City of Palm Coast
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Palm Coast Parkway 6 Laning Project
What is a PD&E Study?

What is a PD&E Study?

A Project Development and Environment (PD&E) study is an environmental and engineering process that was developed by the Florida Department of Transportation (FDOT) in order to determine social, economic, natural and physical environmental impacts associated with a proposed transportation improvement project. An important component of the process is public and agency involvement. The process follows all procedures set forth in the National Environmental Policy Act of 1969 and Federal and State laws and regulations. It requires the combined efforts of professional engineers, planners and scientists who collect and analyze project-related information to develop the best solution for a community’s transportation needs. The process used in the development of the project is made up of several components.

These include:

  • Data collection
  • Corridor Analysis (including the no-build alternative)
  • Alternatives Analysis (including the no-build alternative)
  • Selection of preferred alternative(s)
  • Public and agency involvement

Data Collection

Data collection involves gathering the information through utilizing existing reports, the Geographical Information System (GIS), and field reviews that are needed to develop and evaluate the various corridors and alternatives. Some of the data gathered includes:
  • Traffic counts
  • Crash records
  • Existing roadway conditions
  • Identification of wetlands
  • Threatened/Endangered species habitat
  • Existing land use and property information
  • Census Data
  • Planned developments
  • Existing drainage systems and drainage patterns
  • Contamination sites
  • Archeological/Historical sites

Corridor Analysis

With the initial data collection, the first step is to identify potential corridors in which engineering alternatives will be developed. The corridor alternatives developed will be compared based on social and environmental impacts, costs and environmental mitigation. Public, local government and environmental agency comment and sentiment are also considered during this analysis.

Alternatives Analysis

Once the viable corridors are determined, several engineering alternatives will be developed within the corridors that will meet future travel demand and attempt to minimize impacts to the community and the natural and physical environment. The alternatives will be developed with input obtained throughout the study process from the public, local government and environmental agencies. The no-build alternative, or the alternative to make no improvements, will remain a viable alternative throughout the study. The alternatives developed will be compared based on community and environmental impacts, costs for design and construction, engineering inspection, right-of-way acquisition, construction and environmental mitigation. Public and agency comment and sentiment are also considered during this analysis.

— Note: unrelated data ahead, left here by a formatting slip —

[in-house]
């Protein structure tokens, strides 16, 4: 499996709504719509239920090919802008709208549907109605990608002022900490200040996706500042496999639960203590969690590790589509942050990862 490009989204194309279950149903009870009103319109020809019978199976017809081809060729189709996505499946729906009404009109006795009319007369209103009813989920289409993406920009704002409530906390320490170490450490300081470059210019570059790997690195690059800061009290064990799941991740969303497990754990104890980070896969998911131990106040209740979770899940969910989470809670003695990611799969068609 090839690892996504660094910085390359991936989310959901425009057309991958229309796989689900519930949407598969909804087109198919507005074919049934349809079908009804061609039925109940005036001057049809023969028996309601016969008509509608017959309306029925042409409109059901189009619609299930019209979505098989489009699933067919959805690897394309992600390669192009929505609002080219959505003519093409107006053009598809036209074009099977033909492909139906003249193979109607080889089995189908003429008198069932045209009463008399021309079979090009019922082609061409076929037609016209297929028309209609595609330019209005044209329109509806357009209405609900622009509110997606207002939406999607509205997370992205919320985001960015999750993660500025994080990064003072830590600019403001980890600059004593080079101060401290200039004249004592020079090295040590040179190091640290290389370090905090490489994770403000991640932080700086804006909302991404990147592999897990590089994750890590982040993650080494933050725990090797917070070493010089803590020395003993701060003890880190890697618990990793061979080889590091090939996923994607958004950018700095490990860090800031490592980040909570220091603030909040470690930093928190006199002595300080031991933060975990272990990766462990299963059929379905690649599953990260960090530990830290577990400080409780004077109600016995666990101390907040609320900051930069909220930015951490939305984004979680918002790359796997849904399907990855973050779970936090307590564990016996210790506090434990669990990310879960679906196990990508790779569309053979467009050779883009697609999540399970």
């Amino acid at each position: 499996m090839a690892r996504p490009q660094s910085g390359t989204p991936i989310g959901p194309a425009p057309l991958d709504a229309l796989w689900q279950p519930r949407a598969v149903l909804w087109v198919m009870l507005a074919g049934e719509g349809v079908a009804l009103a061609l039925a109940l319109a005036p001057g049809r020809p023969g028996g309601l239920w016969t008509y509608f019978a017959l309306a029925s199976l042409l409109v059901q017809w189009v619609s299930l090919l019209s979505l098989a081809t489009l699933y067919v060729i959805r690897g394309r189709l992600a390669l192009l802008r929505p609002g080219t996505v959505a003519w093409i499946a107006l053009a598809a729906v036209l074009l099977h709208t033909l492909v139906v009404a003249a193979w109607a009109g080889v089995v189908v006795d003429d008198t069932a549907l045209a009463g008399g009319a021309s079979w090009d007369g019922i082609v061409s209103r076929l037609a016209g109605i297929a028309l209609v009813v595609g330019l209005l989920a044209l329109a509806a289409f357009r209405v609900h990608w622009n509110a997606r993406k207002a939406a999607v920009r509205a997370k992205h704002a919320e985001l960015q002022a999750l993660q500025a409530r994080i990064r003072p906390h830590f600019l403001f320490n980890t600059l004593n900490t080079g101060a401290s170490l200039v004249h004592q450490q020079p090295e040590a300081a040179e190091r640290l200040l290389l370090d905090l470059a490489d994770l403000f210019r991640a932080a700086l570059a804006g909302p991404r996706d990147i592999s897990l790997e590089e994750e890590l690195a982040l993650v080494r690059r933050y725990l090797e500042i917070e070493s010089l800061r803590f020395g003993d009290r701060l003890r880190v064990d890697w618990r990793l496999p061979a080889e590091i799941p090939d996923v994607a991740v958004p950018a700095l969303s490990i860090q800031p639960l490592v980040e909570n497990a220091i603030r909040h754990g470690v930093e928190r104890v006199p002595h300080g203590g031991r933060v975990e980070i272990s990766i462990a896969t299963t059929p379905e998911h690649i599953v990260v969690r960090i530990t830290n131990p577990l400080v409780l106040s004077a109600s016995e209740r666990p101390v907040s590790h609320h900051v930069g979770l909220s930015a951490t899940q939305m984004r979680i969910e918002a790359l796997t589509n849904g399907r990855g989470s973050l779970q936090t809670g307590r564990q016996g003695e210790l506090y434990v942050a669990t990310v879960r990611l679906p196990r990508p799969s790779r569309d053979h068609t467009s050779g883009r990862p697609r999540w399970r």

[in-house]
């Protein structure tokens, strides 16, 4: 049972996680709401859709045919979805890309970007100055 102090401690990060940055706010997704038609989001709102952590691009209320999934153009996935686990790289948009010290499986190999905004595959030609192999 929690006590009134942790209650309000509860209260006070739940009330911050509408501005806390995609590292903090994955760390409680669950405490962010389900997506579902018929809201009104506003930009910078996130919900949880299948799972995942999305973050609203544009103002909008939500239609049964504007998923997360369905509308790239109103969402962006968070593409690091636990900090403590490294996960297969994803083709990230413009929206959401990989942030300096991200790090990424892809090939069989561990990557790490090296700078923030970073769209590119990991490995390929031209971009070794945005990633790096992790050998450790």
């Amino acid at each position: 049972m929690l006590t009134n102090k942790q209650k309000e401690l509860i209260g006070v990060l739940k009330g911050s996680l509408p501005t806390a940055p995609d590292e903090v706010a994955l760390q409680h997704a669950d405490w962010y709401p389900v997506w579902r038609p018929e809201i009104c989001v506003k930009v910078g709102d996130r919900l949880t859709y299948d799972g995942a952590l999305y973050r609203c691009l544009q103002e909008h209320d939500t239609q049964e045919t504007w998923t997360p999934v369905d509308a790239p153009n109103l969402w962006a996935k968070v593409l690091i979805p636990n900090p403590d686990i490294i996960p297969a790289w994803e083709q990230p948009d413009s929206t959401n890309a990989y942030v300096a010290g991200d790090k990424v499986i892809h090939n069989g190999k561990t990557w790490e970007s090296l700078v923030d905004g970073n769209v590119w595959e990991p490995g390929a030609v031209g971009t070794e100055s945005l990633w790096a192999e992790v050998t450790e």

Selection of Preferred Alternative(s)

Once the analysis of all the viable alternatives, including the no-project alternative, is complete and the public has had the opportunity to comment on these alternatives, a preferred alternative(s) will be selected. The preferred build alternative and the no build alternative are presented at a formal public hearing to solicit further comments and input. Following the completion of study reports, final documentation will be submitted for approval by FDOT District One Secretary. The project can then advance to the design, right-of-way acquisition and construction phases if funded.

If the study results in a Build Alternative selection, the project may proceed to the next phase, which is the Design Phase.

Five Steps in the Transportation Development Process

  1. Long Range Planning: The FDOT and local governments conduct long-range transportation planning on an ongoing basis to identify and prioritize individual projects.
  2. Project Development and Environment Study (PD&E): During this step, design options and their social and environmental effects are examined. (This is the current step for these I-75 projects.)
  3. Design: During design, detailed construction plans are prepared.
  4. Right-Of-Way Acquisition: This phase entails acquisition of necessary right-of-way, based on the construction plans.
  5. Construction: The roadway is built during this phase.
PDE Process

Public Involvement Program

A complete Public Involvement Program is conducted throughout the study process. The program is designed to make the public aware of the project and to solicit comments and input from the public during the development and evaluation of the alternatives and the selection.

Project Development and Environmental (PD&E) Study reports can be viewed in PDF format by clicking on the links below:

Final Approved Project Development Summary Report

Pond Siting Report

Endangered Species Biological Assessment Report

Contamination Screening Evaluation Report

Wetland Evaluation Report

Cultural Resources Assessment Survey

Air Quality Technical Memorandum

Noise Study Report

Traffic Memorandum and Appendices [April 2008]